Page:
by Erika Dreifus, PhD
Learning about your family’s past can be good for your health. You may want to incorporate family health history activities into your next reunion.
Knowing your family health history – medical information about yourself and close blood relatives -can be valuable in many ways. Such history can help identify your own risk factors for heart disease, stroke, diabetes, cancer, and other health problems. Health care providers can consider the information, along with your own environment and behavior patterns, to assess your risk of disease. You may choose to have tests such as mammograms or colorectal cancer screenings to assist in early detection, or reduce your risk by modifying eating or exercise habits.
Even the youngest family members have something to gain. When my cousin’s newborn son was screened and diagnosed with a rare Fatty Oxidation Disorder (FOD), several close relatives had screenings. Early screening matters; this heritable disorder is serious but treatable.
Recognizing how important such collective information can be, US Surgeon General, Richard H. Carmona, M.D., M.P.H., and agencies within the U.S. Department of Health and Human Services have launched a “Family History Initiative.” It features a free software tool available from www.hhs.gov/familyhistory. My Family Health Portrait helps collect and organize information about family members and diseases they may have suffered. Contents can then be printed out for presentation to the family doctor.
The Surgeon General’s website takes pains (no pun intended) to highlight privacy/security issues. My Family Health Portrait stores information only on your computer. How safe the information is depends on how well you protect your computer.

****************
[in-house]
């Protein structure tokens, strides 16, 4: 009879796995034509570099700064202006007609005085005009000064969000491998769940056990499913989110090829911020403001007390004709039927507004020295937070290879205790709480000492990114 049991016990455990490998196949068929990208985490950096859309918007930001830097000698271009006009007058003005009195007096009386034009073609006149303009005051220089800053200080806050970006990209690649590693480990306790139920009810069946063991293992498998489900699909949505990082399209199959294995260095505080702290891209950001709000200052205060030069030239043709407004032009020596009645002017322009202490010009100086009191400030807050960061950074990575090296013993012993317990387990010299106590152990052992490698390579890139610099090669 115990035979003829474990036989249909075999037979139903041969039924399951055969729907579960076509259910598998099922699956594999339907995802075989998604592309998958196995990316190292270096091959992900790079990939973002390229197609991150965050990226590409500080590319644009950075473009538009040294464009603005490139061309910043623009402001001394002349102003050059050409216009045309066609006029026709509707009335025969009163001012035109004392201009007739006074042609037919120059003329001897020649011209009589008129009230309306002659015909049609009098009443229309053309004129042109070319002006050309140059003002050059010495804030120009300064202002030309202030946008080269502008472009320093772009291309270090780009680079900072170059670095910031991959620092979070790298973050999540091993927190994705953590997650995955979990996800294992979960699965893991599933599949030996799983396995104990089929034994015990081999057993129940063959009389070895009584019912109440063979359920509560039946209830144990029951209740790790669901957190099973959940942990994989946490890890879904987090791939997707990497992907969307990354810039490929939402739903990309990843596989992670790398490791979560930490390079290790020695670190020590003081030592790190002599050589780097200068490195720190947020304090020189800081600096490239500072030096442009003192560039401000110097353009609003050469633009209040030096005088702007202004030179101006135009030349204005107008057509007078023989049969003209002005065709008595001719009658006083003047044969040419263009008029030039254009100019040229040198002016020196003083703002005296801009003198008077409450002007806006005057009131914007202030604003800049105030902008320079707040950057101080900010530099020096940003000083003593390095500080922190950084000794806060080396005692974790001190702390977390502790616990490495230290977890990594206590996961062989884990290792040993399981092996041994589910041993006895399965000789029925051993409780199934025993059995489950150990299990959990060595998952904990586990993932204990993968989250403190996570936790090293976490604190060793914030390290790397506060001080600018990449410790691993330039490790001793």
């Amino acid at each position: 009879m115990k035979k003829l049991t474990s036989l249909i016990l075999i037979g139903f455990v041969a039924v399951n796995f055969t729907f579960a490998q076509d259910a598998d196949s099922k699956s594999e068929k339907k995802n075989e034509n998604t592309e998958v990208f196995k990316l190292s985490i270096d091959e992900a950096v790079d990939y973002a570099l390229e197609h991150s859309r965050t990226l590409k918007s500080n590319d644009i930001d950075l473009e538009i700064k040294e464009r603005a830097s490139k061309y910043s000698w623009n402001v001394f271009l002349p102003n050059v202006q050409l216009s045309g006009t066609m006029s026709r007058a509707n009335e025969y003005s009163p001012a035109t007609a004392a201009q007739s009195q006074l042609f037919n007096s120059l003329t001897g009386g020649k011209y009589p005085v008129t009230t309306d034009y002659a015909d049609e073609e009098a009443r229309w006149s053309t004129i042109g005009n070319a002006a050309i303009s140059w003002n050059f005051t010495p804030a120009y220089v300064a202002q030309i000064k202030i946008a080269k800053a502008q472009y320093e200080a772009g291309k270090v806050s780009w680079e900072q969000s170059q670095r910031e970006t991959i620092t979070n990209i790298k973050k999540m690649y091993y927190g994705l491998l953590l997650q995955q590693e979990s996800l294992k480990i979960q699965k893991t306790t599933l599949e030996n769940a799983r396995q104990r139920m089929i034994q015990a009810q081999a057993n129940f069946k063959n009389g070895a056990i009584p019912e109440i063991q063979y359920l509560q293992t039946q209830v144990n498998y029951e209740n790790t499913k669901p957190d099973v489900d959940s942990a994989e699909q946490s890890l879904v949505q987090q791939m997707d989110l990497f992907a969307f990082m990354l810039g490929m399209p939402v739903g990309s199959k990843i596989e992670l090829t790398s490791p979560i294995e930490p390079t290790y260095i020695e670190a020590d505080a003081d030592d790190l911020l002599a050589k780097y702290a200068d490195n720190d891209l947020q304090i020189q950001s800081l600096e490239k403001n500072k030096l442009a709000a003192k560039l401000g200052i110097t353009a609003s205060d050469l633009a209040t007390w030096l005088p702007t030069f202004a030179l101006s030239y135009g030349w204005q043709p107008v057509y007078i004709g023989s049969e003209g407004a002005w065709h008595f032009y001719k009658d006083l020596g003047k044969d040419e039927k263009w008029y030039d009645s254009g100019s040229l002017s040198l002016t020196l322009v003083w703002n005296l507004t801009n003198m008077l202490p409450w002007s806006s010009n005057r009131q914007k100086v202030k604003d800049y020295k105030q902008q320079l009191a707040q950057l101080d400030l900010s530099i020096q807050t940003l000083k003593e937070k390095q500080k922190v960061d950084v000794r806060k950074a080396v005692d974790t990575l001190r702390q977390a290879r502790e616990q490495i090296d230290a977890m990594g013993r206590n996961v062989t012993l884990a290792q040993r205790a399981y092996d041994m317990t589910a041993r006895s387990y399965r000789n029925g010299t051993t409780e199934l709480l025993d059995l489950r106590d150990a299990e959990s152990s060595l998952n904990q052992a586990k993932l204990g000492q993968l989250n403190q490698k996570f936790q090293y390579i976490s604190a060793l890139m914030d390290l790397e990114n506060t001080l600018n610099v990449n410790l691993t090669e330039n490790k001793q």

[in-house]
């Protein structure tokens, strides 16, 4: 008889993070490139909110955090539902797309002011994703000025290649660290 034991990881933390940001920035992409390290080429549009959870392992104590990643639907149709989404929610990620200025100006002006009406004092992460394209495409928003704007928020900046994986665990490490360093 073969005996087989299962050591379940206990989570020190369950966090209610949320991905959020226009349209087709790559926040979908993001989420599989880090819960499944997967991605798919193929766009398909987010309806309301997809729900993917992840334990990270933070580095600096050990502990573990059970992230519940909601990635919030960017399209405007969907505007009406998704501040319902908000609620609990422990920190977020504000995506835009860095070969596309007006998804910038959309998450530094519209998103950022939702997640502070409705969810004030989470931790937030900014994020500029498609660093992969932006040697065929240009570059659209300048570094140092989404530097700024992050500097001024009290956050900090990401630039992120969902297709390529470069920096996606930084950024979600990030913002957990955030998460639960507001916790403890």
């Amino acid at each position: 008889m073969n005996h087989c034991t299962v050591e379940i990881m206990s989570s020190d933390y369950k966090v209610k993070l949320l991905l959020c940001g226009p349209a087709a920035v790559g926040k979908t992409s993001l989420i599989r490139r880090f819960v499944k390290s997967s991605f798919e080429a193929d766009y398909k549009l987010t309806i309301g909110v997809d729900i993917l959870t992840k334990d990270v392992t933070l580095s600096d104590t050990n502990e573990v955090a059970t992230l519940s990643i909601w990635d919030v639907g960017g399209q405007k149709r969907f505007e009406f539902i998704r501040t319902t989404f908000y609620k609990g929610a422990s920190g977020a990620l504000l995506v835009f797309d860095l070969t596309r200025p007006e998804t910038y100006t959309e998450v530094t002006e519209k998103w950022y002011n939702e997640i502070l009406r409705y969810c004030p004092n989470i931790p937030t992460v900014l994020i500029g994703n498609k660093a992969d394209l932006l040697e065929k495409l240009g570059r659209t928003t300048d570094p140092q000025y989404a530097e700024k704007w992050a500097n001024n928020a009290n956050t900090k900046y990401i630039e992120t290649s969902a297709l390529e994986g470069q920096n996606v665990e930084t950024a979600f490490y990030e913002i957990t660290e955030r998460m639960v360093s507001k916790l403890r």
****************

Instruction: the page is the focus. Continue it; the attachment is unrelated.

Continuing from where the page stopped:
A reunion is an opportune moment for families to share information. (For the past two years, Surgeon General Carmona has declared Thanksgiving to be National Family History Day, but the Surgeon General encourages families to talk about and record health histories whenever they gather). So reunion planners may be particularly interested in including Family Health History activities. Talking with relatives, asking questions and recording information are all starting points. More experienced researchers might review death certificates and family medical records to confirm information or collect more.
However you go about it, consider adding health history research to your family reunion activities. It’s good for you – and for everyone in your family.
About the author
Erika Dreifus holds a PhD in History from Harvard University and writes frequently on family history topics. Visit her website at http://www.erikadreifus.com.